AUA 2019: In the Decade of MRI Based Active Surveillance, When Do Biopsy Upgrading Rates Stabilize?

Chicago, IL ( Active surveillance has become a more common management strategy of low and favorable intermediate risk prostate cancers. In the age of MRI targeted biopsy, risks of under-staging have declined. However, once a patient pursues active surveillance the likelihood of disease upgrading over time is poorly characterized. Dr. Lebatschi and colleagues from the NCI reported results of their assessment of the risk of upgrading among patients on active surveillance in the MRI era.

Men were prospectively enrolled in a trial of active surveillance with Gleason 3+3=6 or 3+4=7 disease diagnosed in the community. Upon entry into the protocol a confirmatory MRI targeted plus systematic 12 core biopsy were performed to confirm the diagnosis of low or favorable intermediate risk prostate cancer. Patients without cancer detected on confirmatory biopsy or patients with high volume disease were considered eligible for active surveillance. Patient demographics, PSA, prostate volume, PIRADs scores, targeted and sextant biopsy yield, and Gleason scores were recorded upon study enrollment and at the time most recent follow up biopsy.

There were 288 men aged 42-79 years old (mean 62.4) with a mean prostate volume 53.4 ml that satisfied criteria for active surveillance after initial MRI targeted plus systematic biopsy. All patients demonstrated Gleason 3+3=6 (73%) or Gleason 3+4=7 (27%) disease upon study enrollment. Over a mean follow up of 32.6 months (3.2-109.3 months), 35.1% demonstrated Gleason Score upgrading and 14.6% (n=42) of patients were upgraded to 4+3=7 or higher disease on repeat MRI targeted fusion plus systematic biopsy. On a per year basis, this translated to a 4.8% rate of any upgrading, and a 2.3% rate of upgrading to clinically significant (Gleason Score =4+3) disease per year.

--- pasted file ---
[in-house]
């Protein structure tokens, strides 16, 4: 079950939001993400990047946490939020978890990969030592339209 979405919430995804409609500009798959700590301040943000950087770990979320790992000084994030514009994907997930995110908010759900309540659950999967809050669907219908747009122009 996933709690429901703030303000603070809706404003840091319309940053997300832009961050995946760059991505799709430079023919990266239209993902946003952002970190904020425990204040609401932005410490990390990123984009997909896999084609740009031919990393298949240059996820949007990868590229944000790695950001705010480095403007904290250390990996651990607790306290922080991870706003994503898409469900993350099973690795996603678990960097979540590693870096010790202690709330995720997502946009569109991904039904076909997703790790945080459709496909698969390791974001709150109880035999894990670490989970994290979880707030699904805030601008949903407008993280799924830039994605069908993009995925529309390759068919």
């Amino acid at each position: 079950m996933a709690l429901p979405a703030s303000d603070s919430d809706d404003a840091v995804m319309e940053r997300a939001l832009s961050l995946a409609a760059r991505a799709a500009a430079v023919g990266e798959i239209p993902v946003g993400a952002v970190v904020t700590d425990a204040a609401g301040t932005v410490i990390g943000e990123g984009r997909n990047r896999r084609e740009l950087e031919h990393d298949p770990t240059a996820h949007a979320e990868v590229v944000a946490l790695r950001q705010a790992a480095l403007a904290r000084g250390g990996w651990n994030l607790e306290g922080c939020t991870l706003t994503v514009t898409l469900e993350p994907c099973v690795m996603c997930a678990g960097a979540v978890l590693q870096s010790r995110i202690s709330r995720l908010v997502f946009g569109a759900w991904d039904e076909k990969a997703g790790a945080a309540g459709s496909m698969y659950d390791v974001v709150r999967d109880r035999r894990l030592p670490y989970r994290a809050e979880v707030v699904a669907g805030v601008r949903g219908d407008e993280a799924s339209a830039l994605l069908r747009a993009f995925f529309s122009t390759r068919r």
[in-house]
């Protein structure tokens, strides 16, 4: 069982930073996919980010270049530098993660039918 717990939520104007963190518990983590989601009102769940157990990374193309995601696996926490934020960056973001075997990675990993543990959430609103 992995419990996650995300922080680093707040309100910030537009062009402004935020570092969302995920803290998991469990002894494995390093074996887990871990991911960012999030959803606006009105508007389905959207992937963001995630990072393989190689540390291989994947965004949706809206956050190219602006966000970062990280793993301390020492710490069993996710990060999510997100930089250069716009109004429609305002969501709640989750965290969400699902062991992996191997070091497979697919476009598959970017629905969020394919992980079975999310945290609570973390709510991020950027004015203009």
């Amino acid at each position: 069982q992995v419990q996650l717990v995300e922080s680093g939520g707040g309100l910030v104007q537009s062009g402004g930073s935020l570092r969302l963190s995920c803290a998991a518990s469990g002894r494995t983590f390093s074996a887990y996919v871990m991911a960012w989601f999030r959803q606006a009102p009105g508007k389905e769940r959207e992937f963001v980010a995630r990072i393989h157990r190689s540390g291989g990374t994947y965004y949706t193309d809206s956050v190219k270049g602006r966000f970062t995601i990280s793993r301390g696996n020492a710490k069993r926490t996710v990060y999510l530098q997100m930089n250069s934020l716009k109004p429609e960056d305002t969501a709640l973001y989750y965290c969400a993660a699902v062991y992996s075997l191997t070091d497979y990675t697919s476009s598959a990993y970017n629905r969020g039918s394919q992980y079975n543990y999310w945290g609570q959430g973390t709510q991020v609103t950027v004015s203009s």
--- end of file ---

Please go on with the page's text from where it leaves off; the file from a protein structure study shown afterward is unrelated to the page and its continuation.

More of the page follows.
Rates of upstaging appear to level off at approximately 5 years of follow up. However, these patients should likely be monitored for a longer duration considering that intervention/upgrading of patients on active surveillance from the University of Toronto levelled off at 15-20 years1.

Dr. Lebastchi made the following concluding remarks:

  • Upgrading to GG >=3 occurs more commonly if the patient was enrolled with GG2 disease
  • Within the first 5 years, upgrading to GG >= 3 occurs more rapidly among patients with GG2 patients compared to GG1
  • Of these upgrading events, 2.3% per year will represent upgrading to clinically significant disease.
  • The role of mpMRI and targeted biopsy is not well understood on active surveillance
  • Continued work is needed to define the best management options
Presented by: Amir H. Lebastchi, National Cancer Institute, Bethesda, MD

Co-Authors: Amir H. Lebastchi, Johnathan Bloom, Patrick Gomella, Sandeep Gurram, Thomas Sanford, Johnathan DiBianco, Samuel Gold, Graham R. Hale, Sherif Mehralivand, Vladimir Valera Romero MD, Maria Merino, Bethesda, MD, M. Minhaj Siddiqui, College Park, MD, Peter L. Choyke, Brad Wood MD, Howard Parnes, Barris Turkbey, Peter A. Pinto, Bethesda, MD

Written By: Zachary Klaassen, MD, MSc – Assistant Professor of Urology, Georgia Cancer Center, Augusta University - Medical College of Georgia @zklaassen_md at the American Urological Association's 2019 Annual Meeting (AUA 2019), May 3 – 6, 2019 in Chicago, Illinois

1. Klotz L, Vesprini D, Sethukavalan P, et al. Long-term follow-up of a large active surveillance cohort of patients with prostate cancer. J Clin Oncol 2015;33(3):272-277.